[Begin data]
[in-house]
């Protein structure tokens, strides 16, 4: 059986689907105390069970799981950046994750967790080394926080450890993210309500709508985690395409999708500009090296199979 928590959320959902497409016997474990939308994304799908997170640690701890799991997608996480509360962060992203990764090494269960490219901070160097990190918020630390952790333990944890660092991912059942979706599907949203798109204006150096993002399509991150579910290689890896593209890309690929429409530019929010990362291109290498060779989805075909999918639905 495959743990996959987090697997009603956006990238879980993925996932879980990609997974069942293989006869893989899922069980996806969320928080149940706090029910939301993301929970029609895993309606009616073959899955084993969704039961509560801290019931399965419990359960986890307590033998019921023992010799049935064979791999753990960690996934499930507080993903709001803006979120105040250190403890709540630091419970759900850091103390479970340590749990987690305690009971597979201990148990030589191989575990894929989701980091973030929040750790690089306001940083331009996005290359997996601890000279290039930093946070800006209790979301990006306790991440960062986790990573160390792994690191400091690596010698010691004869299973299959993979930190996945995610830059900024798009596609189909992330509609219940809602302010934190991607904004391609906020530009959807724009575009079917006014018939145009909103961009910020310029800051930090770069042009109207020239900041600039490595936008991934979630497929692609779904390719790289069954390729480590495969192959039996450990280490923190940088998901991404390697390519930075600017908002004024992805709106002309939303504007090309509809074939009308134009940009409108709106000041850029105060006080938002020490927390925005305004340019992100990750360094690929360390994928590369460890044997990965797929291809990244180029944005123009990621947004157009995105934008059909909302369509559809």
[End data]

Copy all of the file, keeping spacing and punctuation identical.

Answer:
[in-house]
């Protein structure tokens, strides 16, 4: 059986689907105390069970799981950046994750967790080394926080450890993210309500709508985690395409999708500009090296199979 928590959320959902497409016997474990939308994304799908997170640690701890799991997608996480509360962060992203990764090494269960490219901070160097990190918020630390952790333990944890660092991912059942979706599907949203798109204006150096993002399509991150579910290689890896593209890309690929429409530019929010990362291109290498060779989805075909999918639905 495959743990996959987090697997009603956006990238879980993925996932879980990609997974069942293989006869893989899922069980996806969320928080149940706090029910939301993301929970029609895993309606009616073959899955084993969704039961509560801290019931399965419990359960986890307590033998019921023992010799049935064979791999753990960690996934499930507080993903709001803006979120105040250190403890709540630091419970759900850091103390479970340590749990987690305690009971597979201990148990030589191989575990894929989701980091973030929040750790690089306001940083331009996005290359997996601890000279290039930093946070800006209790979301990006306790991440960062986790990573160390792994690191400091690596010698010691004869299973299959993979930190996945995610830059900024798009596609189909992330509609219940809602302010934190991607904004391609906020530009959807724009575009079917006014018939145009909103961009910020310029800051930090770069042009109207020239900041600039490595936008991934979630497929692609779904390719790289069954390729480590495969192959039996450990280490923190940088998901991404390697390519930075600017908002004024992805709106002309939303504007090309509809074939009308134009940009409108709106000041850029105060006080938002020490927390925005305004340019992100990750360094690929360390994928590369460890044997990965797929291809990244180029944005123009990621947004157009995105934008059909909302369509559809």